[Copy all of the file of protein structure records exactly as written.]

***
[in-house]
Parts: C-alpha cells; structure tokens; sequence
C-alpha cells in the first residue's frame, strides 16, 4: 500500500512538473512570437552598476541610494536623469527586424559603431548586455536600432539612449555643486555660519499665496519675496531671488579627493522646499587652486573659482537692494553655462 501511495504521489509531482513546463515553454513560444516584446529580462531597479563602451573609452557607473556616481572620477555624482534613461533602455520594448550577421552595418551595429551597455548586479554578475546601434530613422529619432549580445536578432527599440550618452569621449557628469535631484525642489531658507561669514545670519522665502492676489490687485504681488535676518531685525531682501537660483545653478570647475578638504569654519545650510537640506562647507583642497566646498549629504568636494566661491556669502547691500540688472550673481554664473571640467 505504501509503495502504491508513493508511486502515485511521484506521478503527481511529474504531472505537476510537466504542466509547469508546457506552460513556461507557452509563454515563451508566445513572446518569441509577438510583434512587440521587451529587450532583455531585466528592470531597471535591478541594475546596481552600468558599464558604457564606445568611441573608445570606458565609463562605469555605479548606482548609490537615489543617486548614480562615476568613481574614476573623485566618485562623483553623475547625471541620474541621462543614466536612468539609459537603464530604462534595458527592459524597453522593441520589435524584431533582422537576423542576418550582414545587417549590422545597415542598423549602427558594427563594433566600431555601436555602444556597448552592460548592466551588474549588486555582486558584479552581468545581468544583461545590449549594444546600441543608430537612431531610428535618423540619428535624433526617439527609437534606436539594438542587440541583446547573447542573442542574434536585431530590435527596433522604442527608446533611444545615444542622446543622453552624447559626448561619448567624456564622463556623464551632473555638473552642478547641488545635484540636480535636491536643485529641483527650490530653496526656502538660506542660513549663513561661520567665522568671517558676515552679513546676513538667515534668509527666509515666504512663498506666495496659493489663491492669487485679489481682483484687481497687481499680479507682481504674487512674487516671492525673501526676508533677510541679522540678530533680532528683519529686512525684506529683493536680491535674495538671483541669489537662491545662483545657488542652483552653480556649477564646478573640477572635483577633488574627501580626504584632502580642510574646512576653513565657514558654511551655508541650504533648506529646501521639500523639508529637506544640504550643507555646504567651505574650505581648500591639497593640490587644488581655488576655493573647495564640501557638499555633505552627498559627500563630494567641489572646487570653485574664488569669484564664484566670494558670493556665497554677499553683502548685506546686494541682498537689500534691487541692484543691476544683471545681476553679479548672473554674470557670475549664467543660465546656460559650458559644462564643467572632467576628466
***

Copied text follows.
[in-house]
Parts: C-alpha cells; structure tokens; sequence
C-alpha cells in the first residue's frame, strides 16, 4: 500500500512538473512570437552598476541610494536623469527586424559603431548586455536600432539612449555643486555660519499665496519675496531671488579627493522646499587652486573659482537692494553655462 501511495504521489509531482513546463515553454513560444516584446529580462531597479563602451573609452557607473556616481572620477555624482534613461533602455520594448550577421552595418551595429551597455548586479554578475546601434530613422529619432549580445536578432527599440550618452569621449557628469535631484525642489531658507561669514545670519522665502492676489490687485504681488535676518531685525531682501537660483545653478570647475578638504569654519545650510537640506562647507583642497566646498549629504568636494566661491556669502547691500540688472550673481554664473571640467 505504501509503495502504491508513493508511486502515485511521484506521478503527481511529474504531472505537476510537466504542466509547469508546457506552460513556461507557452509563454515563451508566445513572446518569441509577438510583434512587440521587451529587450532583455531585466528592470531597471535591478541594475546596481552600468558599464558604457564606445568611441573608445570606458565609463562605469555605479548606482548609490537615489543617486548614480562615476568613481574614476573623485566618485562623483553623475547625471541620474541621462543614466536612468539609459537603464530604462534595458527592459524597453522593441520589435524584431533582422537576423542576418550582414545587417549590422545597415542598423549602427558594427563594433566600431555601436555602444556597448552592460548592466551588474549588486555582486558584479552581468545581468544583461545590449549594444546600441543608430537612431531610428535618423540619428535624433526617439527609437534606436539594438542587440541583446547573447542573442542574434536585431530590435527596433522604442527608446533611444545615444542622446543622453552624447559626448561619448567624456564622463556623464551632473555638473552642478547641488545635484540636480535636491536643485529641483527650490530653496526656502538660506542660513549663513561661520567665522568671517558676515552679513546676513538667515534668509527666509515666504512663498506666495496659493489663491492669487485679489481682483484687481497687481499680479507682481504674487512674487516671492525673501526676508533677510541679522540678530533680532528683519529686512525684506529683493536680491535674495538671483541669489537662491545662483545657488542652483552653480556649477564646478573640477572635483577633488574627501580626504584632502580642510574646512576653513565657514558654511551655508541650504533648506529646501521639500523639508529637506544640504550643507555646504567651505574650505581648500591639497593640490587644488581655488576655493573647495564640501557638499555633505552627498559627500563630494567641489572646487570653485574664488569669484564664484566670494558670493556665497554677499553683502548685506546686494541682498537689500534691487541692484543691476544683471545681476553679479548672473554674470557670475549664467543660465546656460559650458559644462564643467572632467576628466